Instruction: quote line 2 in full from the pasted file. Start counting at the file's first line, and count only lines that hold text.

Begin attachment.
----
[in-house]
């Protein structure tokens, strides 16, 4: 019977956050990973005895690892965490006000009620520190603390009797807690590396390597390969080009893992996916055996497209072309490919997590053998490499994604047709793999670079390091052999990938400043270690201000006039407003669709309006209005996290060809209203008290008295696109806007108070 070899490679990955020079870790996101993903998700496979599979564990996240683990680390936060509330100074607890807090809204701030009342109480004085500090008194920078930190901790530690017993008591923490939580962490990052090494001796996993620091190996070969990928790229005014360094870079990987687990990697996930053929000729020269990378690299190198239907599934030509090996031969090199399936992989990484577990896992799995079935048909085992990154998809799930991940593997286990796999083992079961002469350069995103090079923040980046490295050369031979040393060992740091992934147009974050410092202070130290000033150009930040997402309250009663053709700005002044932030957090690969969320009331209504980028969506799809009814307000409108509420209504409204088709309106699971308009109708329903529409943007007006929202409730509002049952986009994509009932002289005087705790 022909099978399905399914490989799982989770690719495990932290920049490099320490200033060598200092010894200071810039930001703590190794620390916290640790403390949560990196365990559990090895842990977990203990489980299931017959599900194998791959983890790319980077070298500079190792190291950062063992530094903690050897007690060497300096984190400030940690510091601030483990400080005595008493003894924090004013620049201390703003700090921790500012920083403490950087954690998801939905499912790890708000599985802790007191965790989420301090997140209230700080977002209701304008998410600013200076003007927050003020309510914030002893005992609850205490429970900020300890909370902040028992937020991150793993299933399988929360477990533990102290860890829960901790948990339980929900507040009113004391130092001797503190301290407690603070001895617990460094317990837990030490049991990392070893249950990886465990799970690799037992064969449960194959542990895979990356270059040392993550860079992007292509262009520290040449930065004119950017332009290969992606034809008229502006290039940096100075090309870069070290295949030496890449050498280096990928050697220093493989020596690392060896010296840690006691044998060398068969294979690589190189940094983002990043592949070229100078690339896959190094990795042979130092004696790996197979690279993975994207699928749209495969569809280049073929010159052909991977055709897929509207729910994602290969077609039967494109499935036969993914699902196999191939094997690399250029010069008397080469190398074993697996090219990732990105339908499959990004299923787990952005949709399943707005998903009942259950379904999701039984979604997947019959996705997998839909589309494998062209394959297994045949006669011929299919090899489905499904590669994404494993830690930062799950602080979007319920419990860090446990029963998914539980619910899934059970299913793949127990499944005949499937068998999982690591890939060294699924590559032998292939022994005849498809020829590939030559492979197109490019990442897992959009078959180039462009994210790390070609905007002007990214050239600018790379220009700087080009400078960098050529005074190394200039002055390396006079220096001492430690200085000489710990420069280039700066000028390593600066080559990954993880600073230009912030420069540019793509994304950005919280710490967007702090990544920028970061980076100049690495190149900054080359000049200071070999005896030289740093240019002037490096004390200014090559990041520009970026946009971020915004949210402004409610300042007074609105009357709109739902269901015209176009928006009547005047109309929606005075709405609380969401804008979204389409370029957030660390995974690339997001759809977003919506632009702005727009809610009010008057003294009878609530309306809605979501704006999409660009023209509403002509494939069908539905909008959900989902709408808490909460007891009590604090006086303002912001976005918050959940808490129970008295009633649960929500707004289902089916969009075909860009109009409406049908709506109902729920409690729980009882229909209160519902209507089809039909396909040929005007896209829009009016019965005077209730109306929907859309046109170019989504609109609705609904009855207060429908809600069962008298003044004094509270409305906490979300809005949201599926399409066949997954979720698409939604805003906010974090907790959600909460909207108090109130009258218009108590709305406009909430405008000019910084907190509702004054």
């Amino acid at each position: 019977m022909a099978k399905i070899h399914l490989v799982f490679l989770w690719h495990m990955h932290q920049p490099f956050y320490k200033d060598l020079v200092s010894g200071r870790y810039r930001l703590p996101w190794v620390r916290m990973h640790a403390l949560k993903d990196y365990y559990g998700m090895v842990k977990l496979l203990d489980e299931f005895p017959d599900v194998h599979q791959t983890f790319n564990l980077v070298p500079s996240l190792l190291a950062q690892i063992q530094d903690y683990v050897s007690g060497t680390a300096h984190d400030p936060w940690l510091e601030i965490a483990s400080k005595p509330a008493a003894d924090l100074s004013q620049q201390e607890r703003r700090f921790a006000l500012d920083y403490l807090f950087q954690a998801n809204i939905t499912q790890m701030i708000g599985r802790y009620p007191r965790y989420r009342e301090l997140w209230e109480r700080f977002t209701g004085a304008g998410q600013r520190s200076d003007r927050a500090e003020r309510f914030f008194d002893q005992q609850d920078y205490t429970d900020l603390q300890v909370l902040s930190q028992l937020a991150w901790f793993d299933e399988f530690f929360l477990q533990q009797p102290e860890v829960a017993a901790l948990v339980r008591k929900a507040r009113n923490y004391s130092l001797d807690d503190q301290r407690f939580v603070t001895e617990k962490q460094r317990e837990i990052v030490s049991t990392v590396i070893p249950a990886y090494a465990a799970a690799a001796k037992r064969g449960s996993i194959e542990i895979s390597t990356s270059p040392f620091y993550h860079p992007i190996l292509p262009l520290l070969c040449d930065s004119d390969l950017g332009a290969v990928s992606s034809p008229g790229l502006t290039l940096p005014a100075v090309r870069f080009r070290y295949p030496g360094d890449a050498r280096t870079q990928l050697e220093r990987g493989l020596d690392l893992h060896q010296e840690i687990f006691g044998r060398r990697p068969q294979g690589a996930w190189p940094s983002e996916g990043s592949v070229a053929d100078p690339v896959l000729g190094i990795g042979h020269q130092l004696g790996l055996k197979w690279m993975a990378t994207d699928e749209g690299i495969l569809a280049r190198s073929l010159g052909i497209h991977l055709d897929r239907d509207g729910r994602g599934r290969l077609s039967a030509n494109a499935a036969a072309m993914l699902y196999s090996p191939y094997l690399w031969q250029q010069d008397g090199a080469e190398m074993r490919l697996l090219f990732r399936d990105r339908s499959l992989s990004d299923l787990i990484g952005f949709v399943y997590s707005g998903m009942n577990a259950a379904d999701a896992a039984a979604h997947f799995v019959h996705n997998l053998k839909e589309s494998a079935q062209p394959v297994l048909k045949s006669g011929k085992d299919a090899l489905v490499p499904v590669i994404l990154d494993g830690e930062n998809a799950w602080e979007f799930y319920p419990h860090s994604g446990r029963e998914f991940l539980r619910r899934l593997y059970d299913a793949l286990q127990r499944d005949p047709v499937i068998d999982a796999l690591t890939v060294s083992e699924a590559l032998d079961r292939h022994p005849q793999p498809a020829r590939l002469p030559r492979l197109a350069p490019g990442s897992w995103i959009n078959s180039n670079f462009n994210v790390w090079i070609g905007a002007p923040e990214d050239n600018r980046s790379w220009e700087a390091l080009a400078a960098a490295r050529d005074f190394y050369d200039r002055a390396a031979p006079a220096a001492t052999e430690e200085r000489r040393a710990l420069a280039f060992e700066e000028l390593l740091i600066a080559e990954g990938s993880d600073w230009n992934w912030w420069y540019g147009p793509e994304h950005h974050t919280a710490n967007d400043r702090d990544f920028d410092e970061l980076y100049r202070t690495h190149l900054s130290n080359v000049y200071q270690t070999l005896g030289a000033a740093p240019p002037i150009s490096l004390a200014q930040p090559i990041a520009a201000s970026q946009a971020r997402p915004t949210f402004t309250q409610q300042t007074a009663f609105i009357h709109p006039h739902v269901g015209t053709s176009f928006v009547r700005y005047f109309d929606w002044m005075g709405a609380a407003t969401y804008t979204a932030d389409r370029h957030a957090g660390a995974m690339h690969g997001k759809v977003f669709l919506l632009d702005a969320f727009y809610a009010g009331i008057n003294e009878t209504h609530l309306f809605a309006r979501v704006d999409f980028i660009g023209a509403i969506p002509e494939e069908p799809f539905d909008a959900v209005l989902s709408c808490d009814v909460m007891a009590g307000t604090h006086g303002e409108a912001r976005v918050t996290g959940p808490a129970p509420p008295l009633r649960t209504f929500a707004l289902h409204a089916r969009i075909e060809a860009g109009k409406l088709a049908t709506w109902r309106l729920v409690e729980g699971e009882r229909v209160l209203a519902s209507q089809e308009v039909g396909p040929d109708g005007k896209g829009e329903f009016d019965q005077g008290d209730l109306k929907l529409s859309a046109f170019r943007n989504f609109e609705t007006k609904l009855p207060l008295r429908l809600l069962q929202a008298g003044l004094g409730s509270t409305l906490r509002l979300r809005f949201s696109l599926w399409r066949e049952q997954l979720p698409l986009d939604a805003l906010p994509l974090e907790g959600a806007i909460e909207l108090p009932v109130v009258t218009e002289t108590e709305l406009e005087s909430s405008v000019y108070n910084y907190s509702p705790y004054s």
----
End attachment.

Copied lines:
């Protein structure tokens, strides 16, 4: 019977956050990973005895690892965490006000009620520190603390009797807690590396390597390969080009893992996916055996497209072309490919997590053998490499994604047709793999670079390091052999990938400043270690201000006039407003669709309006209005996290060809209203008290008295696109806007108070 070899490679990955020079870790996101993903998700496979599979564990996240683990680390936060509330100074607890807090809204701030009342109480004085500090008194920078930190901790530690017993008591923490939580962490990052090494001796996993620091190996070969990928790229005014360094870079990987687990990697996930053929000729020269990378690299190198239907599934030509090996031969090199399936992989990484577990896992799995079935048909085992990154998809799930991940593997286990796999083992079961002469350069995103090079923040980046490295050369031979040393060992740091992934147009974050410092202070130290000033150009930040997402309250009663053709700005002044932030957090690969969320009331209504980028969506799809009814307000409108509420209504409204088709309106699971308009109708329903529409943007007006929202409730509002049952986009994509009932002289005087705790 022909099978399905399914490989799982989770690719495990932290920049490099320490200033060598200092010894200071810039930001703590190794620390916290640790403390949560990196365990559990090895842990977990203990489980299931017959599900194998791959983890790319980077070298500079190792190291950062063992530094903690050897007690060497300096984190400030940690510091601030483990400080005595008493003894924090004013620049201390703003700090921790500012920083403490950087954690998801939905499912790890708000599985802790007191965790989420301090997140209230700080977002209701304008998410600013200076003007927050003020309510914030002893005992609850205490429970900020300890909370902040028992937020991150793993299933399988929360477990533990102290860890829960901790948990339980929900507040009113004391130092001797503190301290407690603070001895617990460094317990837990030490049991990392070893249950990886465990799970690799037992064969449960194959542990895979990356270059040392993550860079992007292509262009520290040449930065004119950017332009290969992606034809008229502006290039940096100075090309870069070290295949030496890449050498280096990928050697220093493989020596690392060896010296840690006691044998060398068969294979690589190189940094983002990043592949070229100078690339896959190094990795042979130092004696790996197979690279993975994207699928749209495969569809280049073929010159052909991977055709897929509207729910994602290969077609039967494109499935036969993914699902196999191939094997690399250029010069008397080469190398074993697996090219990732990105339908499959990004299923787990952005949709399943707005998903009942259950379904999701039984979604997947019959996705997998839909589309494998062209394959297994045949006669011929299919090899489905499904590669994404494993830690930062799950602080979007319920419990860090446990029963998914539980619910899934059970299913793949127990499944005949499937068998999982690591890939060294699924590559032998292939022994005849498809020829590939030559492979197109490019990442897992959009078959180039462009994210790390070609905007002007990214050239600018790379220009700087080009400078960098050529005074190394200039002055390396006079220096001492430690200085000489710990420069280039700066000028390593600066080559990954993880600073230009912030420069540019793509994304950005919280710490967007702090990544920028970061980076100049690495190149900054080359000049200071070999005896030289740093240019002037490096004390200014090559990041520009970026946009971020915004949210402004409610300042007074609105009357709109739902269901015209176009928006009547005047109309929606005075709405609380969401804008979204389409370029957030660390995974690339997001759809977003919506632009702005727009809610009010008057003294009878609530309306809605979501704006999409660009023209509403002509494939069908539905909008959900989902709408808490909460007891009590604090006086303002912001976005918050959940808490129970008295009633649960929500707004289902089916969009075909860009109009409406049908709506109902729920409690729980009882229909209160519902209507089809039909396909040929005007896209829009009016019965005077209730109306929907859309046109170019989504609109609705609904009855207060429908809600069962008298003044004094509270409305906490979300809005949201599926399409066949997954979720698409939604805003906010974090907790959600909460909207108090109130009258218009108590709305406009909430405008000019910084907190509702004054």